The Office of Equity, Diversity, and Inclusion collaborates with students, faculty, administrators, staff, and members of our surrounding community to promote and implement the University of Wisconsin-Parkside's mission, strategic diversity, and inclusion initiatives.
February is Black History Month

Black History Month, also known as African American History Month, is the celebration of the contributions and achievements by African Americans and a time for recognizing their central role in U.S. history. This event grew out of “Negro History Week,” the brainchild of noted historian Carter G. Woodson and other prominent African Americans.
Harvard-trained historian Carter G. Woodson and the prominent minister Jesse E. Moorland founded the Association for the Study of Negro Life and History (ASNLH), an organization dedicated to researching and promoting achievements by Black Americans and other peoples of African descent. Known today as the Association for the Study of African American Life and History (ASALH), the group sponsored a national Negro History week in 1926, choosing the second week of February to coincide with the birthdays of Abraham Lincoln and Frederick Douglass. The event inspired schools and communities nationwide to organize local celebrations, establish history clubs and host performances and lectures. In the decades that followed, mayors of cities across the country began issuing yearly proclamations recognizing Negro History Week. By the late 1960s, thanks in part to the civil rights movement and a growing awareness of Black identity, Negro History Week had evolved into Black History Month on many college campuses.
President Gerald Ford officially recognized Black History Month in 1976, calling upon the public to “seize the opportunity to honor the too-often neglected accomplishments of Black Americans in every area of endeavor throughout our history.” Since then, every U.S. president has officially designated the month of February as Black History Month. Other countries around the world, including Canada and the United Kingdom, also devote a month to celebrating Black history. (History.com)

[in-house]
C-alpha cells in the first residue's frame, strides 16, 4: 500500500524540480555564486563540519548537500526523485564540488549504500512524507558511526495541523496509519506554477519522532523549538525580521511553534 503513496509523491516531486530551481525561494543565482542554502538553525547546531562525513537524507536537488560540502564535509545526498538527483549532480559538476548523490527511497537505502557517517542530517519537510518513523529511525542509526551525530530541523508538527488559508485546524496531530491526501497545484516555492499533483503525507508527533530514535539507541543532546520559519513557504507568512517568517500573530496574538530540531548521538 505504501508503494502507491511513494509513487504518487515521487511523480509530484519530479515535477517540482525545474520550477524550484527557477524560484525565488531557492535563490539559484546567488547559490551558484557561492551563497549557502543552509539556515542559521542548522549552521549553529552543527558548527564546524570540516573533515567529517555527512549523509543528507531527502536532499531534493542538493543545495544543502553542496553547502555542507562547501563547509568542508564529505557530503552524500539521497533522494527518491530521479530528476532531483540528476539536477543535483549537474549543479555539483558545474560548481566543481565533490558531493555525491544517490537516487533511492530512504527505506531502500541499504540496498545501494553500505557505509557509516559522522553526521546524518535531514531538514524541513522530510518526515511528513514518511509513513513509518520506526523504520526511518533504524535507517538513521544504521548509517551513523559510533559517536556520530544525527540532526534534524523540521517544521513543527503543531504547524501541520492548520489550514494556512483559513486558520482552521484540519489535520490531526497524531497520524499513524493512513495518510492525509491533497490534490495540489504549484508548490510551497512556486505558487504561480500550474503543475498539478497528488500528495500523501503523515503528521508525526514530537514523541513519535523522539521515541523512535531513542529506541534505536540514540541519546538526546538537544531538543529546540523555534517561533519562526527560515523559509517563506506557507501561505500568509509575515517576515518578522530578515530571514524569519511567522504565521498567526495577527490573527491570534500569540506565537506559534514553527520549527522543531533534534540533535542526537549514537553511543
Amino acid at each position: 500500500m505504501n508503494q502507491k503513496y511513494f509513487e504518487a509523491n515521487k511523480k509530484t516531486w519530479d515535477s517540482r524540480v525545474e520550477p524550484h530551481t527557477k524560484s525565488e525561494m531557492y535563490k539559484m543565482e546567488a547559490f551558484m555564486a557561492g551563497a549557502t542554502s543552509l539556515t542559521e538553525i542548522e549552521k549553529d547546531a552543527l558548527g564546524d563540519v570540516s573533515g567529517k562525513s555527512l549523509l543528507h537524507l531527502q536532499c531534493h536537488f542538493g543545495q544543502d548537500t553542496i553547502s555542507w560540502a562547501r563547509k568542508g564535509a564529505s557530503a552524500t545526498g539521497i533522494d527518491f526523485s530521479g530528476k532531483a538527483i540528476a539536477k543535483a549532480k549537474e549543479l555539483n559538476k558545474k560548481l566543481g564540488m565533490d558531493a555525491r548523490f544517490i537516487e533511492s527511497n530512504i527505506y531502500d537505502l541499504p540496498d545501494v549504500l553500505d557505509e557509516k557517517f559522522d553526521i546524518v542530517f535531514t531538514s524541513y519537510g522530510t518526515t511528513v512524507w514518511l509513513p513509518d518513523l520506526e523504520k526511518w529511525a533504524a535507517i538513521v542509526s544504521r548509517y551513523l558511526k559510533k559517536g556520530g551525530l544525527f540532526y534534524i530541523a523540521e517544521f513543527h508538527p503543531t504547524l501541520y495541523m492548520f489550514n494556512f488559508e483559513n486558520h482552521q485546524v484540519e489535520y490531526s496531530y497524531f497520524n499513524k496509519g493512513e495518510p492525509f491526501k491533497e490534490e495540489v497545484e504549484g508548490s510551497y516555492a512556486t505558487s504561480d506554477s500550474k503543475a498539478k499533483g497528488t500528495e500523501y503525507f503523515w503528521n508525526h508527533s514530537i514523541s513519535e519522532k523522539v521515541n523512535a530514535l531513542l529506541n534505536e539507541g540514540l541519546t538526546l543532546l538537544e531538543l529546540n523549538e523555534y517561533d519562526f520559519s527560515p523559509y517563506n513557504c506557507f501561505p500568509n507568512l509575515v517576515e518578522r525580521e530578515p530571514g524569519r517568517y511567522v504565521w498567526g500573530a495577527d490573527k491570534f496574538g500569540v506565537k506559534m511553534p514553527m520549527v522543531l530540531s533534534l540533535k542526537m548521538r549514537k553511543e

History in the Making
Take the 21-Week Equity Challenge
The Office of Equity, Diversity, and Inclusion along with the Civic Action Team and Guskin Center for Community and Business Engagement is inviting all our campus members to join us in participating in the 21-Week Equity Challenge!

The 21-Week Equity Challenge is an opportunity to develop a deeper understanding of how inequity and racism affect our lives and communities.

  • Participants will receive an email at the beginning of each week, starting Monday, Feb 1 and ending Monday, June 21

  • Weekly topics take participants through a journey that starts with understanding internalized racism and explores how racism permeates person-to-person interactions, institutions and social structures.

  • The experience is intended to deepen understanding, suggest ways to take action and help launch what we hope will be a lifelong commitment to improving equity and inclusion in our communities.

Individuals are encouraged to take on the challenge themselves or form groups for discussion and reflection.
Join OMSA in celebrating Black History Month

Black History Month recognizes the history and contributions African Americans have made to society. Join us as we celebrate Black culture, engage in critical conversations, and honor the legacies that prevail today. 
Student Activism Across the Past 5 Years

Did You Know?
According to EAB the top 5 Common Racial Justice Demands are:

  • Increase faculty and staff of color

  • Increase diversity-focused training for the campus community

  • Add a diversity-focused course requirement

  • Increase transparency and student representation in university decision-making

  • Remove symbols of oppression on campus
The Illusion of Inclusion

Faculty satisfaction data reveal big gaps between how white and nonwhite professors experience campus diversity and inclusion efforts.
Student Equity, Diversity, and Inclusion Council

The Student Equity, Diversity, and Inclusion advisory council is an integral part of creating a more inclusive and welcoming climate at UW-Parkside. The purpose of the council is student advocacy. This group will review existing practices, advocate for change, and provide a platform for students to voice concerns about campus culture and climate. 
We Want You Opinion!

Undergraduate students watch out for the Student Climate Survey coming to your email box soon. We want to know how your Parkside experience is going so beginning February 8. You will have the opportunity to share your opinions on how we are doing as a campus by participating in this survey. 

The results of your feedback will be used campus wide to help create a more welcoming and inclusive environment for everyone.
Once you complete the survey your name will be entered in a drawing to win a $25 gift card, there will be multiple winners each week through March 26, when the survey ends. 
Sign-up for an EDI Presentation

Did you know that the Office of Equity, Diversity and Inclusion provides learning opportunities for departments? Interested sign-up below:
Most recently Parkside's new campus ambassadors took the EDI workshop!
Have a Suggestion?

The University provides a comment box where students, faculty, and staff are able to provide feedback, ask questions, or offer up suggestions anonymously.
Human Resources | 262.595.2204 | Diversity@uwp.edu